Defective Performance and Incomplete Performance in the Construction Contract
DEFECTIVE PERFORMANCE AND INCOMPLETE PERFORMANCE IN TURKEY’S CONSTRUCTION CONTRACTS
Before addressing the issues of defective performance and incomplete performance in the construction contract based on revenue-sharing, it would be beneficial to discuss what a revenue-sharing construction contract entails. It is a type of contract that is not defined and regulated in the Turkish Code of Obligations No. 6098, but has evolved through practice. The contract has been described by the General Assembly of the Court of Cassation as an agreement in which the contractor, also known as the builder, undertakes the construction work on the landowner’s land by providing the financing themselves, and the landowner promises to transfer a portion of the independent section ownership in the building as payment.
If the contractor fails to fulfill the construction work they have undertaken in terms of the agreed-upon specifications, it may be considered a breach of obligation. However, if defects are found in the completed structure, the contractor may be held responsible for the defects. The purpose of this article is to provide information about the landowner’s rights arising from the contractor’s liability for defects. The distinction made is important due to differences in the applicable provisions and the landowner’s rights.
DEFECTIVE PERFORMANCE IN CONSTRUCTION CONTRACTS WITH FLOOR SHARING
In construction contracts with floor sharing, the independent units and common areas within the structure will be evaluated as a whole, encompassing all agreed-upon characteristics that may arise in any form, not limited to only those. In cases where an assessment is made based on the principles of honesty and the requirements of commercial life, and it is concluded that the quality is necessary for the intended use of the structure, it can be referred to as a defect.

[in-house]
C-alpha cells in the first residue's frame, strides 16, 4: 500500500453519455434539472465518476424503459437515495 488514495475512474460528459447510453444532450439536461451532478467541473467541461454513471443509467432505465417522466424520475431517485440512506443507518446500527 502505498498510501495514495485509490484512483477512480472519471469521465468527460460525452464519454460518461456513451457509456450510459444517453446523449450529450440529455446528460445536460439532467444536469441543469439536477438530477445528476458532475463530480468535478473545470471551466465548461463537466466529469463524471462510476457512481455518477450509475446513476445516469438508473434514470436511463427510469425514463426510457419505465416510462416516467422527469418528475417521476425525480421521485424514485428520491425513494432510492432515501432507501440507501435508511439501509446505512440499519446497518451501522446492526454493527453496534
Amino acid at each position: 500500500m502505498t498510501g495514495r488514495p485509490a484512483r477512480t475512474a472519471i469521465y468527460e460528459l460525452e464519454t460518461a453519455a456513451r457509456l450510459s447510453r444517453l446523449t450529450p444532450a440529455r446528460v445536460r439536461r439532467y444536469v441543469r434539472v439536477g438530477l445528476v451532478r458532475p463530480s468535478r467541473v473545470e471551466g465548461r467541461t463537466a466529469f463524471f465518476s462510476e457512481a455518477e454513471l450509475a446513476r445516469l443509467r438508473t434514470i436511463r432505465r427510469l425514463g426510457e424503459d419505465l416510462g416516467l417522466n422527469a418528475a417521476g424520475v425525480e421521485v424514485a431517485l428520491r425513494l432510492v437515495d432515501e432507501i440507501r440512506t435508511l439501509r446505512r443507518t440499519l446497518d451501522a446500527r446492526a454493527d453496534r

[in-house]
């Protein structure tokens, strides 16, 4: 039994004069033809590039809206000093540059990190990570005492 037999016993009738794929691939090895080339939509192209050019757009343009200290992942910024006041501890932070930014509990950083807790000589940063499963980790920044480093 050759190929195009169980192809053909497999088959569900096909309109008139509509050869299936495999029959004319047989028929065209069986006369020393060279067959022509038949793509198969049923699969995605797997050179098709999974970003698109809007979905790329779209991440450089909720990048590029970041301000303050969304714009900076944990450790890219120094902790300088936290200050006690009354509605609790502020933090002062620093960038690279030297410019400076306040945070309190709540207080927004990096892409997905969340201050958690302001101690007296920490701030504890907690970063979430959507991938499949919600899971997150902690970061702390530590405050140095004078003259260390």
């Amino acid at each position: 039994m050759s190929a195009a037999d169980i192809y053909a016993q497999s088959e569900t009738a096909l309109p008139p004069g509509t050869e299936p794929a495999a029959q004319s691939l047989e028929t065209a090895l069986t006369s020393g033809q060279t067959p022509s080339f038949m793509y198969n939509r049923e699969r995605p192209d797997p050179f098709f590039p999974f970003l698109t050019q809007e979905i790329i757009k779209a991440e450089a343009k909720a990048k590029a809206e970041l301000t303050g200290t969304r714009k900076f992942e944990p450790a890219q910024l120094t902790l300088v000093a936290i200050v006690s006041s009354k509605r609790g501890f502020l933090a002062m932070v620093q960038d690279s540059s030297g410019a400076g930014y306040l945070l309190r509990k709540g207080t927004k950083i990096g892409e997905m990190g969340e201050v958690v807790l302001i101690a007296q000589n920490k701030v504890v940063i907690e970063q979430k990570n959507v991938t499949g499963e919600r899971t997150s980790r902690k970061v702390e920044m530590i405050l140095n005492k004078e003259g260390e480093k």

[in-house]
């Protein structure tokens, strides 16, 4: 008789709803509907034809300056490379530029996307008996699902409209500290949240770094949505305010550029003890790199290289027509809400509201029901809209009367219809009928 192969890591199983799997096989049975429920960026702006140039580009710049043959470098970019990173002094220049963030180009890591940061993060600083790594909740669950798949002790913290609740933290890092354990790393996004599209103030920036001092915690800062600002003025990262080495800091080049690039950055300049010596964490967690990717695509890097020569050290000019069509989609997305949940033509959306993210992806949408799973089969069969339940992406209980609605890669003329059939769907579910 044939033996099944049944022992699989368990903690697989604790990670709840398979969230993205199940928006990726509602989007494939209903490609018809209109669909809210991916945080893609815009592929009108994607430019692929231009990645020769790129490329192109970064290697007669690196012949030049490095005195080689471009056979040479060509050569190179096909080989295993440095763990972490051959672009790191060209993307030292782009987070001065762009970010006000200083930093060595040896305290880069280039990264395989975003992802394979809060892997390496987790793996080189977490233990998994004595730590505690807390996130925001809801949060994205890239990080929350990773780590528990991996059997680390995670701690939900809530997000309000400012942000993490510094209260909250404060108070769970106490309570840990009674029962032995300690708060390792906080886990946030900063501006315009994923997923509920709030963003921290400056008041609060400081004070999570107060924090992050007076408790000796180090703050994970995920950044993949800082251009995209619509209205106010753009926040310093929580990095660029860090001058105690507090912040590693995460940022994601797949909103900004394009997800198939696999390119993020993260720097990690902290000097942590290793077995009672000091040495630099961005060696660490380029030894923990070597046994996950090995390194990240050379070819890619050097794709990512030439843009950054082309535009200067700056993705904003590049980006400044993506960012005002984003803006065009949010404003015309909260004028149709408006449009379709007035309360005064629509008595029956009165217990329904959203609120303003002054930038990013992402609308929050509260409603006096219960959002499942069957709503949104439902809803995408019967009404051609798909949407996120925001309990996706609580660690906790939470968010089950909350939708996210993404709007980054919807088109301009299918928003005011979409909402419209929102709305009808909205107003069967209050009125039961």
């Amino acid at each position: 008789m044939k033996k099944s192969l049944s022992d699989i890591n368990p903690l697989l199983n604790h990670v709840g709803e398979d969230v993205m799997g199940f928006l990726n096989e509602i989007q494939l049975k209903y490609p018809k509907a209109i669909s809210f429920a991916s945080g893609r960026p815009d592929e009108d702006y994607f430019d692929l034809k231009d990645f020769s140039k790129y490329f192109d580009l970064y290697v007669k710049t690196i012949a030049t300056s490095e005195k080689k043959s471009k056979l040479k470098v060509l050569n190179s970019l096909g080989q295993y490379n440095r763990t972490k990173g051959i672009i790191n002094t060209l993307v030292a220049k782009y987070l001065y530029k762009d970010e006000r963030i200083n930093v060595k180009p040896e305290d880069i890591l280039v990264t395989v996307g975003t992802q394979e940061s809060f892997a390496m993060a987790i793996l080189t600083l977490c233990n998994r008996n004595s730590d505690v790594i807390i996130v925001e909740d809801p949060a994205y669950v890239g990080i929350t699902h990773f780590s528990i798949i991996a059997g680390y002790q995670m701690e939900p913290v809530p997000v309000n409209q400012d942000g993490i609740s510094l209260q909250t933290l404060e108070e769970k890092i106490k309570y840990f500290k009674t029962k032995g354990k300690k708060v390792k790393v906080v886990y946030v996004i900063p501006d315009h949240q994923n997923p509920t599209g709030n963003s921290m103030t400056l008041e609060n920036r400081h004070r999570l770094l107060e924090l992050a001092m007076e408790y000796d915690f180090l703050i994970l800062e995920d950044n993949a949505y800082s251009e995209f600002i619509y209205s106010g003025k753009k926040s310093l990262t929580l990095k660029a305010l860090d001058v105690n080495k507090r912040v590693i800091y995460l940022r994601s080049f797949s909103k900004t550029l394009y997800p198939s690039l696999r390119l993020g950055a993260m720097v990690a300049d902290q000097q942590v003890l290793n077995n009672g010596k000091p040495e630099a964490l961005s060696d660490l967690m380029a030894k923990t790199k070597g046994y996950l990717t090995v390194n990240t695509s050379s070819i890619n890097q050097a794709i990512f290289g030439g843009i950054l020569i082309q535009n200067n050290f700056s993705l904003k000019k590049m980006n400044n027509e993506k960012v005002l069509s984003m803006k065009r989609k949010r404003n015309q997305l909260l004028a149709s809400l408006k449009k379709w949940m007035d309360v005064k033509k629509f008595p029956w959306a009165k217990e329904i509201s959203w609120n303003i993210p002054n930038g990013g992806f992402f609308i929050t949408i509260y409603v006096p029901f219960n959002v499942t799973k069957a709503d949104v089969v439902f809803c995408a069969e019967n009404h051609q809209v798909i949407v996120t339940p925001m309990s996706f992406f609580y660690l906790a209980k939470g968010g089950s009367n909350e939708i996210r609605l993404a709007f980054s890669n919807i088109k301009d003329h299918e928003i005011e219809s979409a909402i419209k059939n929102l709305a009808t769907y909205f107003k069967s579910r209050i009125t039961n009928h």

Regarding the nature of the agreed-upon deficiencies in the contract, the provisions specified in the contract and its annexes, as well as the plans, designs, and technical specifications, should be taken into account within this scope. This scope can arise from common points of agreement between the parties, as well as for the qualities that the contractor undertakes to provide solely through a declaration of will, whether or not it affects the intention of the landowner to enter into a contract or the use of the structure; it will be binding in any case and will entail liability for defects. However, it should be strongly emphasized that the contractor’s liability for defects is limited to the qualities of the structure and applies until delivery. Promises made after delivery, such as rental income, cannot be evaluated within this scope. At this point, the provisions of the warranty agreement will come into effect.